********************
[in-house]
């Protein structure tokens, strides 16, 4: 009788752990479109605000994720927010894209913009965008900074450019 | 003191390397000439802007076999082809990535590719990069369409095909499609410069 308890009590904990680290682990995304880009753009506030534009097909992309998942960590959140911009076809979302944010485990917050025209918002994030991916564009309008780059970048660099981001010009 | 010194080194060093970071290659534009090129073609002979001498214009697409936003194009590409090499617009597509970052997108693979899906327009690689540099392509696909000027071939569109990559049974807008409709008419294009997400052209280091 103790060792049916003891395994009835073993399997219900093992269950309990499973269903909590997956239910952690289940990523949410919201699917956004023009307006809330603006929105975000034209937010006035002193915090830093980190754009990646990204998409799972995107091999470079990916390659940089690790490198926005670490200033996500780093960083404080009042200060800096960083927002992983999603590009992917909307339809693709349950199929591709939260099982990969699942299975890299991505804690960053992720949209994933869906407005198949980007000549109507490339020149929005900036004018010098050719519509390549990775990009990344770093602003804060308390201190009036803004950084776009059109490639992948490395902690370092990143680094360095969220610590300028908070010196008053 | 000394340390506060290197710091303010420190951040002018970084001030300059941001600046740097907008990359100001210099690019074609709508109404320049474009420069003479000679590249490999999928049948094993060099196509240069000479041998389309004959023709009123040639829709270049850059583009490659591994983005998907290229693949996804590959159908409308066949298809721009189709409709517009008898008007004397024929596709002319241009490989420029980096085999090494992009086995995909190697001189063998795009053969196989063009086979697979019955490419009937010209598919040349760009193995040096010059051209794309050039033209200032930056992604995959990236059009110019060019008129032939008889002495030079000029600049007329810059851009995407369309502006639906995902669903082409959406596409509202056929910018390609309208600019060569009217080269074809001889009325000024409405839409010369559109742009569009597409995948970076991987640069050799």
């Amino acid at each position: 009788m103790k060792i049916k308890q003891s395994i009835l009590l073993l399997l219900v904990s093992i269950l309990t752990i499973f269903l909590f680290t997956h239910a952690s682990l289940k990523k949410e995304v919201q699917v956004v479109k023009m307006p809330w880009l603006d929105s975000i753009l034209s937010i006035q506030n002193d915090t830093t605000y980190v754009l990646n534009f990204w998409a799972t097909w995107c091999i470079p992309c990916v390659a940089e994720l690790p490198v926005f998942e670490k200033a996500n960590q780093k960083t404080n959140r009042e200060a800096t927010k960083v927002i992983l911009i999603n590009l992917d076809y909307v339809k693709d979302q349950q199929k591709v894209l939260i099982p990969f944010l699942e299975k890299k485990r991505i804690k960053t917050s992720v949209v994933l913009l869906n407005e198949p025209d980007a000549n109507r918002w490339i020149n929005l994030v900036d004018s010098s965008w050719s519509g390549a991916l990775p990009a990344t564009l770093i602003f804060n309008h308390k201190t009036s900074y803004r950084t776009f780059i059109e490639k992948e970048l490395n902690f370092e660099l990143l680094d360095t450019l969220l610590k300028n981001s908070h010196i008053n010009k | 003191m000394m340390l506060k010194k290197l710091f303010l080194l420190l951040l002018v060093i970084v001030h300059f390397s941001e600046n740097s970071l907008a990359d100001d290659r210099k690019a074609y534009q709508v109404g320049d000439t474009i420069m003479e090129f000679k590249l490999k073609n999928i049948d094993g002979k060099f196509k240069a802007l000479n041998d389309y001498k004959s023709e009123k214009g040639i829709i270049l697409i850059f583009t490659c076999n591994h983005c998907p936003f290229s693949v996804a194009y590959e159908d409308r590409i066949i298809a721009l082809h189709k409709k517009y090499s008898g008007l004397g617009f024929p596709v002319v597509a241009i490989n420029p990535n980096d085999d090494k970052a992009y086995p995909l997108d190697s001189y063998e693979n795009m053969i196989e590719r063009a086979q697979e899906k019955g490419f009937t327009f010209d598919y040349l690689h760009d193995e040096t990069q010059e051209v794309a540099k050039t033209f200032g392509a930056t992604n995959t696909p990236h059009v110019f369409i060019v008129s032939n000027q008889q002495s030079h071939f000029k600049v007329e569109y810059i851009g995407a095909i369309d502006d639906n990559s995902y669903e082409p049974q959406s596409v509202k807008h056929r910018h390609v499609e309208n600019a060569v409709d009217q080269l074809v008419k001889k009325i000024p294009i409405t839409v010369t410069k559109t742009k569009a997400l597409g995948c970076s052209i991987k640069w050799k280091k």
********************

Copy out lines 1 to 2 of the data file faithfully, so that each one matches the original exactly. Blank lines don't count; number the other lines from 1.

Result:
[in-house]
């Protein structure tokens, strides 16, 4: 009788752990479109605000994720927010894209913009965008900074450019 | 003191390397000439802007076999082809990535590719990069369409095909499609410069 308890009590904990680290682990995304880009753009506030534009097909992309998942960590959140911009076809979302944010485990917050025209918002994030991916564009309008780059970048660099981001010009 | 010194080194060093970071290659534009090129073609002979001498214009697409936003194009590409090499617009597509970052997108693979899906327009690689540099392509696909000027071939569109990559049974807008409709008419294009997400052209280091 103790060792049916003891395994009835073993399997219900093992269950309990499973269903909590997956239910952690289940990523949410919201699917956004023009307006809330603006929105975000034209937010006035002193915090830093980190754009990646990204998409799972995107091999470079990916390659940089690790490198926005670490200033996500780093960083404080009042200060800096960083927002992983999603590009992917909307339809693709349950199929591709939260099982990969699942299975890299991505804690960053992720949209994933869906407005198949980007000549109507490339020149929005900036004018010098050719519509390549990775990009990344770093602003804060308390201190009036803004950084776009059109490639992948490395902690370092990143680094360095969220610590300028908070010196008053 | 000394340390506060290197710091303010420190951040002018970084001030300059941001600046740097907008990359100001210099690019074609709508109404320049474009420069003479000679590249490999999928049948094993060099196509240069000479041998389309004959023709009123040639829709270049850059583009490659591994983005998907290229693949996804590959159908409308066949298809721009189709409709517009008898008007004397024929596709002319241009490989420029980096085999090494992009086995995909190697001189063998795009053969196989063009086979697979019955490419009937010209598919040349760009193995040096010059051209794309050039033209200032930056992604995959990236059009110019060019008129032939008889002495030079000029600049007329810059851009995407369309502006639906995902669903082409959406596409509202056929910018390609309208600019060569009217080269074809001889009325000024409405839409010369559109742009569009597409995948970076991987640069050799």